Friday, October 18, 2013

Theatre Festival Season is Over but the Best May Still to Come

Production image of Blue Raincoat's upcoming production of First Cosmonaut by Jocelyn Clarke. The best Irish theatre of 2013 may still be on the way.

As usual, the combined mass of Dublin Fringe Festival and Dublin Theatre Festival may have exhausted many theatre goers. But not as normal is the fact that a certain benchmark feels yet to be achieved by this time of the year. The festival season usually produces some of the most powerful productions of the year. For example, at this point last year we had WillFredd's wonderful FARM, Have I No Mouth by Brokentalkers, ANU's The Boys of Foley Street, and the blistering Druid/Murphy cycle. 2013 feels yet to produce something on the same power levels as these works, though LIPPY, Thirteen, and the Gate's A Streetcar Named Desire are definitely up there.

The truth may be that the best plays of 2013 have yet to deliver. And over the next three months several of the country's most exciting companies put on their latest work. So get over your festival fatigue and mark these dates in your calendar:

Photo: Michael Mac Sweeney

Corcadorca, The Big Yum Yum
Half Moon Theatre, Cork (Oct 9-19)

Pat McCabe's first writing venture for the stage (his previous writings have been adaptations of his novels), The Big Yum Yum is the revenge tale of a matriarch (Geraldine Plunkett) Hucklebucked from the showband era who on her 80th birthday inflicts abuse on her children as revenge against her late husband. Five stars from the Irish Times and the first full-scale production by one of the country's leading theatre companies since 2011 is enough to be excited.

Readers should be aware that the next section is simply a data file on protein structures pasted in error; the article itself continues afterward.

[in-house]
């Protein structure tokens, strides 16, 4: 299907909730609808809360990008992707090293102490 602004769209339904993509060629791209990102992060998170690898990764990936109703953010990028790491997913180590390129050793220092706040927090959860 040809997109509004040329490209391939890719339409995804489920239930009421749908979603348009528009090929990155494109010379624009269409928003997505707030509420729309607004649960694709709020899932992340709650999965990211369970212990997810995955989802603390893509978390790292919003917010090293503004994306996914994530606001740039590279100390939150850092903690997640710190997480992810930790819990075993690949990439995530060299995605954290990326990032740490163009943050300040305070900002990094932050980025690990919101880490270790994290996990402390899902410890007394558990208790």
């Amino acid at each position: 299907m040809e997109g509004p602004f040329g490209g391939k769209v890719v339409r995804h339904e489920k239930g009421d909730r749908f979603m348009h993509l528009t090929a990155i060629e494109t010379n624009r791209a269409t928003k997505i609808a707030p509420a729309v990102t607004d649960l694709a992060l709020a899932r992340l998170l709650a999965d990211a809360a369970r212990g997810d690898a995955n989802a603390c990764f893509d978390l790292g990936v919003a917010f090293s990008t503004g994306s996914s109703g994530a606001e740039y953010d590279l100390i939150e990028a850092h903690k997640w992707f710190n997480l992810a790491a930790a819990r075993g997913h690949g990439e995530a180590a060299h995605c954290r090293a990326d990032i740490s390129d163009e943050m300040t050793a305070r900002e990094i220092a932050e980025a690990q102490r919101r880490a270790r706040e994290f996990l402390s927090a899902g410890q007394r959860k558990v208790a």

Bottom Dog, What Happened Bridgie Cleary
The Victoria Snooker Club, Limerick (Oct 10-19)

At Theatre Forum's annual conference back in 2011, Bottom Dog producer Liam O'Brian voiced his struggles to get reviewers to see his company's work in Limerick. It suggests a critical oversight of one heck of a resourceful theatre scene, which is currently redirecting funding from the defunct Belltable Arts Centre to local companies to stage productions in local venues. Part of this programme is Bottom Dog's staging of Tom MacIntyre's play about the real life tragedy of a seamstress burned to death by her husband in Tipperary. A tidbit of good news from a bruising blow to the Arts sector is the allocation of 6 million euro going into Limerick next year as part of the National City of Culture Programme. Here's hoping Bottom Dog gets thrown a bone.

Red Kettle, Beyond the Brooklyn Sky
Glór Theatre, Ennis (Oct 18-19, and many more nationwide tour dates here)

From one of the country's oldest theatre companies comes their national tour of Beyond the Brooklyn Sky by Michael Hilliard Mulcahy. This play brings Irish emigrants home but with startling secrets from their travels. Directed by Peter Sheridan, this production received positive reviews when it premiered last year.